Fewer rural students applying to medical school
Rural America is running short on physicians. This worries health experts who have linked limited access to primary care providers to major gaps in health outcomes for rural communities.
Addressing this issue is complicated, but new research from the University of Georgia suggests that understanding geographic trends in medical school applicants could help project where the future physician workforce is likely to practice.
Knowing a medical student's hometown is an important piece of the puzzle, said study author Donglan "Stacy" Zhang, because geography is known to predict where many new doctors choose to practice.
"More than 60% of doctors choose their practice location in their birth state, as well as where they attend medical schools or residency program training," said Zhang, an assistant professor of health policy and management in UGA's College of Public Health.
"Having a lower number of medical applicants from a lower-resourced region could mean fewer future doctors providing health care in these areas," she said.
Rural applications dropped
To find out if this prediction was accurate, she and colleagues in the College of Public Health and the Department of Geography in UGA's Franklin College of Arts and Sciences analyzed trends in medical school applications and matriculation between 2001 and 2015, tracking not only where applicants came from and how that changed over time, but what factors drove those changes. In addition, the team looked at the applicants' proximity to a medical school.
They found that applications have climbed steadily over time, but the number of applications coming from rural or remote areas has dropped.
"We also found that the number of counties without any applicants was increasing during the past 15 years, with the majority of these counties, between 60% and 70% being low-income or middle-low-income," said first co-author Gang Li, a doctoral student in the College of Public Health.
Reasons for the decrease
Zhang attributes this to multiple factors, all tied to socioeconomic status.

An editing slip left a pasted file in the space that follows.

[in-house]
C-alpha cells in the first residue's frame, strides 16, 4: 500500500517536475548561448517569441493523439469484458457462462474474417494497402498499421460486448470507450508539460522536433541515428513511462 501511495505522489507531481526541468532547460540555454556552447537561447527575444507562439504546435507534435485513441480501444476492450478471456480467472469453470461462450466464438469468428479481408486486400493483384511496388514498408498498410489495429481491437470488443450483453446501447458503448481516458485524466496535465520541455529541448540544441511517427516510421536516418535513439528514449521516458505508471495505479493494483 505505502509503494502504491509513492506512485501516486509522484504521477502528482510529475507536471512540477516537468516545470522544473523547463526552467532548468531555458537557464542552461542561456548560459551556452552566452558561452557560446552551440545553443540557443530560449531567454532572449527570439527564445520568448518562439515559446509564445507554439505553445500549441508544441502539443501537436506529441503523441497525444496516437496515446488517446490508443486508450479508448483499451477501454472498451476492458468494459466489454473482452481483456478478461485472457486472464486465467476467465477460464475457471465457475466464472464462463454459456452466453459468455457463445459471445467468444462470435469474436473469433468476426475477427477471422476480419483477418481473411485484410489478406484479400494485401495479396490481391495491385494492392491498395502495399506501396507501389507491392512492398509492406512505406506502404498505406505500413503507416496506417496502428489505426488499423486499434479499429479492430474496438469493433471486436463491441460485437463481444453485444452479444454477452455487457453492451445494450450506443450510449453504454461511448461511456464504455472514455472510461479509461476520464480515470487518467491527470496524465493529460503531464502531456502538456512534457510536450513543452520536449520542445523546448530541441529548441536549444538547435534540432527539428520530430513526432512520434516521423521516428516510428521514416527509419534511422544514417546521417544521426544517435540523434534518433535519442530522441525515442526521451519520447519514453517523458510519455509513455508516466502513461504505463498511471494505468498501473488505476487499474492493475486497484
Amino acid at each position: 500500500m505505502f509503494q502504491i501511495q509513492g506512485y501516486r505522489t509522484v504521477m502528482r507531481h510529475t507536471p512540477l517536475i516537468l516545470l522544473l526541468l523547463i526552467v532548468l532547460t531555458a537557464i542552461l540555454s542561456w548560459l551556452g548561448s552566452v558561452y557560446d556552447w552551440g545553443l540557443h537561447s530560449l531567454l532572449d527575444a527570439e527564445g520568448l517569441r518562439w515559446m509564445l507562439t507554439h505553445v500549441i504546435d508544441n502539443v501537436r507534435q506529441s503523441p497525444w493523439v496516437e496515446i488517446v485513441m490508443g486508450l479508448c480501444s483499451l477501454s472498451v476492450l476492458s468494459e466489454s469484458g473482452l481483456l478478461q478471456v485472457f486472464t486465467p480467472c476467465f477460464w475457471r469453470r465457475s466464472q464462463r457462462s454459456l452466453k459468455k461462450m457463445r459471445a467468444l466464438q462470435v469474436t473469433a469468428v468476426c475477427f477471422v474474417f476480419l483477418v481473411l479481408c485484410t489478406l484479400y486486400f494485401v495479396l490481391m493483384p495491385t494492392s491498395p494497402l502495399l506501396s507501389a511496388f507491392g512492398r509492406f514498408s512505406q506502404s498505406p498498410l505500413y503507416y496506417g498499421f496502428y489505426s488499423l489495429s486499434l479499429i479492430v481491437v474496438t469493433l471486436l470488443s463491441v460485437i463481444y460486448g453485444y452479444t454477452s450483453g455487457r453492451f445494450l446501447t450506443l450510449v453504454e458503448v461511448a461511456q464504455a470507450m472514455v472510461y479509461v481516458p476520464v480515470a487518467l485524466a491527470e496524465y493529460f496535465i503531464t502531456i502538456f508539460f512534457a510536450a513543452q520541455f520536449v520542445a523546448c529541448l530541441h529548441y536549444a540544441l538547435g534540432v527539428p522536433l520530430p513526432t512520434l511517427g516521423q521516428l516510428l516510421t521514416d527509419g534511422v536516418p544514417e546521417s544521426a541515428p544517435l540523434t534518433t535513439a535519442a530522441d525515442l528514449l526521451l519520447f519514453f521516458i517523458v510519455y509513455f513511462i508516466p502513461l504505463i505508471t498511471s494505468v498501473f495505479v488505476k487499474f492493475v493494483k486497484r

"Students from lower-resourced families and regions have fewer educational opportunities to begin with. For example, they have limited access to quality public schools or local colleges that likely hinder their pursuing higher education. Even when they show the potential to be successful in medical education, financial constraints significantly affect their decisions to attend medical school," said Zhang.
The researchers also found that applicants tended to live near a medical school, which makes sense given the consolidation of health care facilities, medical schools and higher income families to urban settings.
Potential solutions to doctor shortages
There are some states and medical schools that have offered tuition waivers or invested in residency programs in underserved communities to attract physicians to practice in those communities, and this is a start, but Zhang emphasizes that addressing the underlying socioeconomic disparities is critical to ensuring future primary care options for rural areas.
"Some complementary and bold policies are necessary," said Zhang.
Investment in needs-based free tuition is one option, she said. In addition, primary care roles could be filled by international medical graduates, doctor of osteopathic medicine program graduates, nurse practitioners, and physician assistants—all programs that could be more accessible to a broader set of applicants.
The study, "Trends in Medical School Application and Matriculation Rates Across the United States from 2001 to 2015: Implications for Health Disparities," was published recently in Academic Medicine.